Lieutenant Michael E. Thornton
U.S. Navy SEALs (Ret.), Medal of Honor recipient
For conspicuous gallantry and intrepidity at the risk of his life above and beyond the call of duty while participating in a daring operation against enemy forces in the Republic of Vietnam on October 31, 1972.
Petty Officer Thornton, an assistant United States Navy advisor, along with a United States Navy lieutenant serving as senior advisor, accompanied a three-man Vietnamese patrol on an intelligence gathering and prisoner capture operation against an enemy-occupied naval river base. Launched from a Vietnamese Navy junk in a rubber boat, the patrol reached land and was continuing on foot toward its objective when it suddenly came under heavy fire from a numerically superior force. The patrol called in naval gunfire support and then engaged the enemy in a fierce firefight, accounting for many enemy casualties before moving back to the waterline to prevent encirclement.
Upon learning that the senior advisor had been hit by enemy fire and was believed to be dead, Petty Officer Thornton returned through a hail of fire to the lieutenant’s last position, quickly disposed of two enemy soldiers about to overrun the position, and succeeded in removing the seriously wounded and unconscious senior naval advisor to the water’s edge. He then inflated the lieutenant’s life jacket and towed him seaward for approximately two hours until picked up by support craft.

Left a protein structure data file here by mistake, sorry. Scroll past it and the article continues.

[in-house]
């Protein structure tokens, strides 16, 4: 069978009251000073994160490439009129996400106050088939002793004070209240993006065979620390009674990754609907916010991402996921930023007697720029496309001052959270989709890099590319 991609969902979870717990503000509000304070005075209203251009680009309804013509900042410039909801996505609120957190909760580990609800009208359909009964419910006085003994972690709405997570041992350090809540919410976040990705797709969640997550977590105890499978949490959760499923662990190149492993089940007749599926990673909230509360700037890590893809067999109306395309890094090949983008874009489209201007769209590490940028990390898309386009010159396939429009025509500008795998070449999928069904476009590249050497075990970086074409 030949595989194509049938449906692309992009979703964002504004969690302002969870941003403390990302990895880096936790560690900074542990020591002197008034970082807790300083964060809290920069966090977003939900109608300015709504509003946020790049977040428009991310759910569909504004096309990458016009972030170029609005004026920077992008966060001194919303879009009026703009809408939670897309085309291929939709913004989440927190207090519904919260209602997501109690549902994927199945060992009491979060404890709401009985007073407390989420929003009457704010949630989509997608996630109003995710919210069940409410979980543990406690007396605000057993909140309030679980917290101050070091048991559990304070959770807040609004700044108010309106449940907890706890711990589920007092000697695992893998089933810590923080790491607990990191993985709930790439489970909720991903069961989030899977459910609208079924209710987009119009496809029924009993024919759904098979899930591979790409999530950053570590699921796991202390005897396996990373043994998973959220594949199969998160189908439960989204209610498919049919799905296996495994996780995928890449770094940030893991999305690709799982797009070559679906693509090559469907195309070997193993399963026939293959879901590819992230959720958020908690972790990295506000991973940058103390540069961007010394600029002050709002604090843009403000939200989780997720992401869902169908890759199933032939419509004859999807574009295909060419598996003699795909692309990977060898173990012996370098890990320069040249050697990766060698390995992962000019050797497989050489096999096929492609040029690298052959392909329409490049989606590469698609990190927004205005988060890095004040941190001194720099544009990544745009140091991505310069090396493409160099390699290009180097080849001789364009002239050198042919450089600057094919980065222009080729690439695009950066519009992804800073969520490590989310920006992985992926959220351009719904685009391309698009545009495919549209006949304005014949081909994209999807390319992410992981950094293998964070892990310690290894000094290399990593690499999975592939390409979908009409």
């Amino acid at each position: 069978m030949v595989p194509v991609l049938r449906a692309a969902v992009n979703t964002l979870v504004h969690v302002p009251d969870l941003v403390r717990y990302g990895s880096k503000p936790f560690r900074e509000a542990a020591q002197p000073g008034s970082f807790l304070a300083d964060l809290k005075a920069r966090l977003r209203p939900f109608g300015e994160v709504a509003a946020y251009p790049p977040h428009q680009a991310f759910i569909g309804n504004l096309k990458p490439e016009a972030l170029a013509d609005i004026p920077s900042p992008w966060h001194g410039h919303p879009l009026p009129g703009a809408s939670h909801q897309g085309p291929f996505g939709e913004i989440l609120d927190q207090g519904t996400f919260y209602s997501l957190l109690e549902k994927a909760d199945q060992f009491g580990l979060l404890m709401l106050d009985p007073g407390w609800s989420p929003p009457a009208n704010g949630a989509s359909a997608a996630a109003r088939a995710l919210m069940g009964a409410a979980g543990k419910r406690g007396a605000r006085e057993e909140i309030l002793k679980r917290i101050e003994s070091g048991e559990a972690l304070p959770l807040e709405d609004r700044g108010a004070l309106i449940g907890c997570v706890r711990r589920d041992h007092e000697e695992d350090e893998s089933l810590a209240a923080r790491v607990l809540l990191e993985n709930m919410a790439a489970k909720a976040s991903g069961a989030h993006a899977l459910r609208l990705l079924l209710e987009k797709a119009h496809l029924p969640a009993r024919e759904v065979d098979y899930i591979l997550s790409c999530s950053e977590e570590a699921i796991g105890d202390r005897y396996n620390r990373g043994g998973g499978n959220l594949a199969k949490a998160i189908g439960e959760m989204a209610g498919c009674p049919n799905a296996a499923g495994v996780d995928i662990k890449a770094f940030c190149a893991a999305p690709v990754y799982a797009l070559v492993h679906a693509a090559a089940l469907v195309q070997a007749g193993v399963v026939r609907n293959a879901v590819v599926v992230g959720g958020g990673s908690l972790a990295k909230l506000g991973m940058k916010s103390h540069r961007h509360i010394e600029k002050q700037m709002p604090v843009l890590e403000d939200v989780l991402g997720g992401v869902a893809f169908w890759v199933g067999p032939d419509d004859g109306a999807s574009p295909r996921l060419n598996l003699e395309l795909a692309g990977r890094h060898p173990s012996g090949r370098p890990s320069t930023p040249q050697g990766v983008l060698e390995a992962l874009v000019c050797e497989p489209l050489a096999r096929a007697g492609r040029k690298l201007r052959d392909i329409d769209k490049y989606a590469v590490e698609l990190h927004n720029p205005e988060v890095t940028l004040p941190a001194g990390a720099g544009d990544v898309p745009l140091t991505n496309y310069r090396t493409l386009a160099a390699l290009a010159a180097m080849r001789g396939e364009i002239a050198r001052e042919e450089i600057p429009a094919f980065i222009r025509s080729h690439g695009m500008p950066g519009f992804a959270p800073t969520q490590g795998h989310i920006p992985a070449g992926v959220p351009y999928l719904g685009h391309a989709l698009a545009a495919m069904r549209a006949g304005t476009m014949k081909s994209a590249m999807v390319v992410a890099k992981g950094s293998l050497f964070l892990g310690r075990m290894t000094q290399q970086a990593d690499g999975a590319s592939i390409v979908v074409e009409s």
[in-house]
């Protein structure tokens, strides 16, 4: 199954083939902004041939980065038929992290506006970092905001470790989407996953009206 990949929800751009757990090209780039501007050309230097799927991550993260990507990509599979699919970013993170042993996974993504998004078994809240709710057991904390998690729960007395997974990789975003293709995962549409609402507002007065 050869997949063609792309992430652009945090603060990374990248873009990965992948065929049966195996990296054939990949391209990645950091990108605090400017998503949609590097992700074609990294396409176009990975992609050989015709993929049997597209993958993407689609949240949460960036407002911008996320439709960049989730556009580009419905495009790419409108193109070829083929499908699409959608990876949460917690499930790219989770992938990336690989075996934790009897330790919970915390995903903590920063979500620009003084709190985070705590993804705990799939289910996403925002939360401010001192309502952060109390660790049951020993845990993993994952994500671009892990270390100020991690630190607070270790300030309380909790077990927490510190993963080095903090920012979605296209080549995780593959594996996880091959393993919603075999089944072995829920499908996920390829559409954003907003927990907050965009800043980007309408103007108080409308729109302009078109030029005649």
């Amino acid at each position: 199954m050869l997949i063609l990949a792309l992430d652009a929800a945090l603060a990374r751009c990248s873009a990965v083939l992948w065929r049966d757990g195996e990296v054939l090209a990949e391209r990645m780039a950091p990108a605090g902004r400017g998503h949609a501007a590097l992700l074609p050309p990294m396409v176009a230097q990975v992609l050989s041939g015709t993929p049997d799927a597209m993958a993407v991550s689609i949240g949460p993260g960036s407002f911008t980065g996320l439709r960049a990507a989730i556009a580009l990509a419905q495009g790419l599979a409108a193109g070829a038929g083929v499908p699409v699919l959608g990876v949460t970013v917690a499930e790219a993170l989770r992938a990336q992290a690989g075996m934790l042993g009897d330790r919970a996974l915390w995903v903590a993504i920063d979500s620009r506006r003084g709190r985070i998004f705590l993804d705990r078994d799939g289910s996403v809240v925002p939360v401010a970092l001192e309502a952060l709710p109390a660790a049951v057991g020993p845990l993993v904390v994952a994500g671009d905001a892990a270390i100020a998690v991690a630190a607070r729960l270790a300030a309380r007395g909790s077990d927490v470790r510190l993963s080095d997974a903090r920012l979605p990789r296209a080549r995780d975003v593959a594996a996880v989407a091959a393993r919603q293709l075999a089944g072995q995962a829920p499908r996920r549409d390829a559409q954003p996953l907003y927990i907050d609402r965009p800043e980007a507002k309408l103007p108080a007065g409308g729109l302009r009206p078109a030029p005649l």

By his extraordinary courage and perseverance, Petty Officer Thornton was directly responsible for saving the life of his superior officer and enabling the safe extraction of all patrol members, thereby upholding the highest traditions of the United States Naval Service.
[Five of the 91 living recipients of the Medal of Honor are featured on this website, each of whom is accredited to South Carolina.]
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